Figma figured out how to disrupt in multiple dimensions, and not only with the actual software – Figma was early to figuring out how to put rich applications into the browser by transpiling C++ to asm.js in 2012 (and eventually via WebAssembly in 2017).

But companies at scale must defend the moat. For Google, the moat is mobile (Android, Chrome), identity (driven by daily-login applications like Mail and Calendar), data gravity (your content and others' content – YouTube), and more.

Figma, while not yet a platform, was an existential threat to the Adobe moat. Adobe's moat keeps users on the platform – from photo editing to signing freelancing contracts, the entire creative suite is Adobe. M&A is a tough way to defend the moat, but large companies can't innovate the way that startups can (half of M&A transactions fail to work – integration problems, perverse incentives, and everything in between).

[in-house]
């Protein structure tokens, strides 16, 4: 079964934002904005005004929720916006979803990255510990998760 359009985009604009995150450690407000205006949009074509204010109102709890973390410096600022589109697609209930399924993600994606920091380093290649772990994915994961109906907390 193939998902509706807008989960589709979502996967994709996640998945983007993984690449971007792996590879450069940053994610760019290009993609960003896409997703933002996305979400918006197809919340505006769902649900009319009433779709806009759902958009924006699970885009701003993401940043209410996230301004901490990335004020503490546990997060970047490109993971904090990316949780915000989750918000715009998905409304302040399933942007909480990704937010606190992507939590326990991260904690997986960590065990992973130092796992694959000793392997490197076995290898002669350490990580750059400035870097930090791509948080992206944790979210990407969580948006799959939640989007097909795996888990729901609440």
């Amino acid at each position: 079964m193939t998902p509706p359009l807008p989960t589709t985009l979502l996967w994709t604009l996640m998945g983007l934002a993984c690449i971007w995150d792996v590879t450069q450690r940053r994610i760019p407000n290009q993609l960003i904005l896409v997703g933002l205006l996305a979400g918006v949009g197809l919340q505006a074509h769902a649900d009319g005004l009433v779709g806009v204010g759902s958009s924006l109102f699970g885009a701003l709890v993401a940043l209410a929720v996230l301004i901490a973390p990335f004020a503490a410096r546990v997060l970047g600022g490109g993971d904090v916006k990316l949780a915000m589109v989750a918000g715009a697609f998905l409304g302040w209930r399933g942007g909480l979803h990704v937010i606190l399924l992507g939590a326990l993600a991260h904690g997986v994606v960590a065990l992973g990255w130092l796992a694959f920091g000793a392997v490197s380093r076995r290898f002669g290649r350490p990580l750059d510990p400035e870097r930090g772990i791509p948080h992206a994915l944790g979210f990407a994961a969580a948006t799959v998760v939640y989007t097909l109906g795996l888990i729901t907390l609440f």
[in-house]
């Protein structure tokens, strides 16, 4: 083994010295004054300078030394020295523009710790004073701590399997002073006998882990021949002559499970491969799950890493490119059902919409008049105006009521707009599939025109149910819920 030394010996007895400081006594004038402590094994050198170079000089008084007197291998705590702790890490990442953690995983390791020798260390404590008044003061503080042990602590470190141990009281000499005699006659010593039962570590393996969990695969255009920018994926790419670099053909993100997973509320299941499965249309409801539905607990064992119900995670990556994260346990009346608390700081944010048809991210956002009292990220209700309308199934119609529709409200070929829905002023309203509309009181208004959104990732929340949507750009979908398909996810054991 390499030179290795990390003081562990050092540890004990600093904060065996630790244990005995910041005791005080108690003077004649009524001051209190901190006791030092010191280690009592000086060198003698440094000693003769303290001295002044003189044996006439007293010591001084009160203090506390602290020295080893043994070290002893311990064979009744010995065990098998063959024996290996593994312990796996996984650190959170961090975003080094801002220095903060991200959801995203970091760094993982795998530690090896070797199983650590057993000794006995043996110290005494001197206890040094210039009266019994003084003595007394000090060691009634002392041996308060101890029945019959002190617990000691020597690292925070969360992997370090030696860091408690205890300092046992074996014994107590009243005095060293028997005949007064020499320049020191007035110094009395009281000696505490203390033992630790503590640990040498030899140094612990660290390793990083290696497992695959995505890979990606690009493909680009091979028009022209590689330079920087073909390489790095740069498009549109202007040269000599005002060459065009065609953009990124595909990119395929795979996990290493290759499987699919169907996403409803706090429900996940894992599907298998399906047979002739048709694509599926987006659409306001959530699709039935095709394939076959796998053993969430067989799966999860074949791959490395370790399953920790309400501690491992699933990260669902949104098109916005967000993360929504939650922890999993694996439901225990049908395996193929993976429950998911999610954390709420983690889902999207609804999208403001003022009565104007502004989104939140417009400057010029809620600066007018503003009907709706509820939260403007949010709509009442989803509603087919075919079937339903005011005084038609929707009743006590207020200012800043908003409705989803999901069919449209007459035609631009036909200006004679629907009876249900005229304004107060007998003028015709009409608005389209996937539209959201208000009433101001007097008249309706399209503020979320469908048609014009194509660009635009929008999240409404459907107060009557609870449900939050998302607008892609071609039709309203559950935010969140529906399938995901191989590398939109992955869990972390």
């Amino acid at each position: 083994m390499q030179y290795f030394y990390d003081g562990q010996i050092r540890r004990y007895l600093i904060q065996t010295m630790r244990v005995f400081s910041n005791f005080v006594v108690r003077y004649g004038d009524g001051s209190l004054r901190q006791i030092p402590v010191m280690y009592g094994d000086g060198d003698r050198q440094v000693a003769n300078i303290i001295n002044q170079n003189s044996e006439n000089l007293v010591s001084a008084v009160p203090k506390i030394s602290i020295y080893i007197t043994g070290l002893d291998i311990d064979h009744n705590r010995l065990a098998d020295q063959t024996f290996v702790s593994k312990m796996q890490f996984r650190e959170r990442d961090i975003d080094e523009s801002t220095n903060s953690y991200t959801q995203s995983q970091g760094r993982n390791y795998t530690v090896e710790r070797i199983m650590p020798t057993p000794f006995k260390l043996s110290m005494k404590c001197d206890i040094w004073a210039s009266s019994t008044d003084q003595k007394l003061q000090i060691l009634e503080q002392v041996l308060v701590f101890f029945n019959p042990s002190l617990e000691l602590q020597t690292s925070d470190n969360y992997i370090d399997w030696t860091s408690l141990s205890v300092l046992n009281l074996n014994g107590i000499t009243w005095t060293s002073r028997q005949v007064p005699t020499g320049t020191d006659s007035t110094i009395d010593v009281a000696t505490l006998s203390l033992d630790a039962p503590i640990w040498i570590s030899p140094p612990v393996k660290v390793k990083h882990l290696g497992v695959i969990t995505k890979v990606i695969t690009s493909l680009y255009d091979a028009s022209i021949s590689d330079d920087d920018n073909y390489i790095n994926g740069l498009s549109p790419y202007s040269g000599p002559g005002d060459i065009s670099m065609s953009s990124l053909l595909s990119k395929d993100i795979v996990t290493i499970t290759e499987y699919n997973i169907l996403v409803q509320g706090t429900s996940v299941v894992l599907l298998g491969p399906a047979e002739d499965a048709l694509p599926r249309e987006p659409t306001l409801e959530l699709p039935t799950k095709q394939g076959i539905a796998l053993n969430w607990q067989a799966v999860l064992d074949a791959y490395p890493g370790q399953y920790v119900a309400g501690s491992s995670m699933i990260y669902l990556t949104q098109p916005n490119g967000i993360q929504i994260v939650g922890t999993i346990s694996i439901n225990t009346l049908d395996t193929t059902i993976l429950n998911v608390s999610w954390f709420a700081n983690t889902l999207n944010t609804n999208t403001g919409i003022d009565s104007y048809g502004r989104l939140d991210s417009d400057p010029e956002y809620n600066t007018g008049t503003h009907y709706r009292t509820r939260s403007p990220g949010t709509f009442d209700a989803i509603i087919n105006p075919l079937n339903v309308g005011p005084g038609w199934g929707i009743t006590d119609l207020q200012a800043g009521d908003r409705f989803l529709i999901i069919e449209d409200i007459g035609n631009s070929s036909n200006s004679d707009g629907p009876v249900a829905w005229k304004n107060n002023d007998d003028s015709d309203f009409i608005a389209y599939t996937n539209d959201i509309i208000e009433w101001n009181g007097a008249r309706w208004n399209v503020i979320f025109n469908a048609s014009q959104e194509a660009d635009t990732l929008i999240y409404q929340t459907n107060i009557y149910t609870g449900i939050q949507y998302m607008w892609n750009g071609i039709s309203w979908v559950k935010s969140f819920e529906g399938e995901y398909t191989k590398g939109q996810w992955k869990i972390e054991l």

The markets aren't excited about the acquisition – $ADBE is down 17% today. Figma represents the highest ever NTM1 revenue multiple ever paid for a SaaS company at scale (roughly $400m revenue).

The ex-CTO and co-founder of Figma, Evan Wallace, is also the author of esbuild, which I've written about in New Wave Frontend Toolchains.

1NTM = Next twelve months. A forward-looking projection based on current performance, which is usually used when thinking about SaaS multiples and comparisons.